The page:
Not necessarily giant (I mean, I don’t know the how it scales) but convenient for offline/online syncing and definitely distributed, is orbitdb which uses ipfs for its backend.

See parallel computing.


redis and memcached are the default generic choices here. redis is newer and more flexible. memcached is sometimes faster? Dunno. Perhaps see Why Redis beats Memcached for caching.

See python caches for the practicalities of doing this for one particular languages.

Graph stores

Graph-tuple oriented processing.


GE is also a flexible computation engine powered by declarative message passing. GE is for you, if you are building a system that needs to perform fine-grained user-specified server-side computation.

From the perspective of graph computation, GE is not a graph system specifically optimized for a certain graph operation. Instead, with its built-in data and computation modeling capability, we can develop graph computation modules with ease. In other words, GE can easily morph into a system supporting a specific graph computation.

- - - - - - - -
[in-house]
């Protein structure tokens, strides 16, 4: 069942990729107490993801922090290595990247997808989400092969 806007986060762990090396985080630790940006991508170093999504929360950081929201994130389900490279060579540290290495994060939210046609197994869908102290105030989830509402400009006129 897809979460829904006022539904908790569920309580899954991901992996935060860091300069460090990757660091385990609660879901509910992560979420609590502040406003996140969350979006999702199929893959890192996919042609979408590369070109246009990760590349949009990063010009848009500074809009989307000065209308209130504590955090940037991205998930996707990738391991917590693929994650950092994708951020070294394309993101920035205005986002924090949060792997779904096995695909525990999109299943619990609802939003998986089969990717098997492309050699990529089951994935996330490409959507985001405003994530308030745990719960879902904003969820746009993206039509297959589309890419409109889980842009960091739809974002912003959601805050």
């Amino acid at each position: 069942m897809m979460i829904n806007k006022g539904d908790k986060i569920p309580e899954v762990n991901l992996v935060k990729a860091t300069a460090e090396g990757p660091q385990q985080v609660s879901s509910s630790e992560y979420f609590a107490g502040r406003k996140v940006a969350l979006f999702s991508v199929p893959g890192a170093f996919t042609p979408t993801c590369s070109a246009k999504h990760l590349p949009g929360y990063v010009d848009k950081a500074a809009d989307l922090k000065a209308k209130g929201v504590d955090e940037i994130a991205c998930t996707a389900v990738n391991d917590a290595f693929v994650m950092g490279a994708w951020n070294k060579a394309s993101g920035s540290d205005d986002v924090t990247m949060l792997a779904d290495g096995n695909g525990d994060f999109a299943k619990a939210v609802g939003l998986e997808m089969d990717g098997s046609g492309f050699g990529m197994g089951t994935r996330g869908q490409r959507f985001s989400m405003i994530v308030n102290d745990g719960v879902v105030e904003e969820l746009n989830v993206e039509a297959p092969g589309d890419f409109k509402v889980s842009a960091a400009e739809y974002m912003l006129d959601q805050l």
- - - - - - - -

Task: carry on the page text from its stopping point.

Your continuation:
If you want to access SQL databases there are a couple of nice options in the open source land (only a few decades after SQL’s birth)

Database Flow is an open source self-hosted SQL client, GraphQL server, and charting application that works with your database.

Visualize schemas, query plans, charts, and results.

Java app.

A simple and lightweight SQL client desktop/terminal with cross database and platform support.


Free multi-platform database tool for developers, SQL programmers, database administrators and analysts. Supports all popular databases: MySQL, PostgreSQL, MariaDB, SQLite, Oracle, DB2, SQL Server, Sybase, MS Access, Teradata, Firebird, Derby, etc.

(Java Eclipse app)

Apache Superset is a data exploration and visualization web application.

Superset provides:

Redash consists of two parts: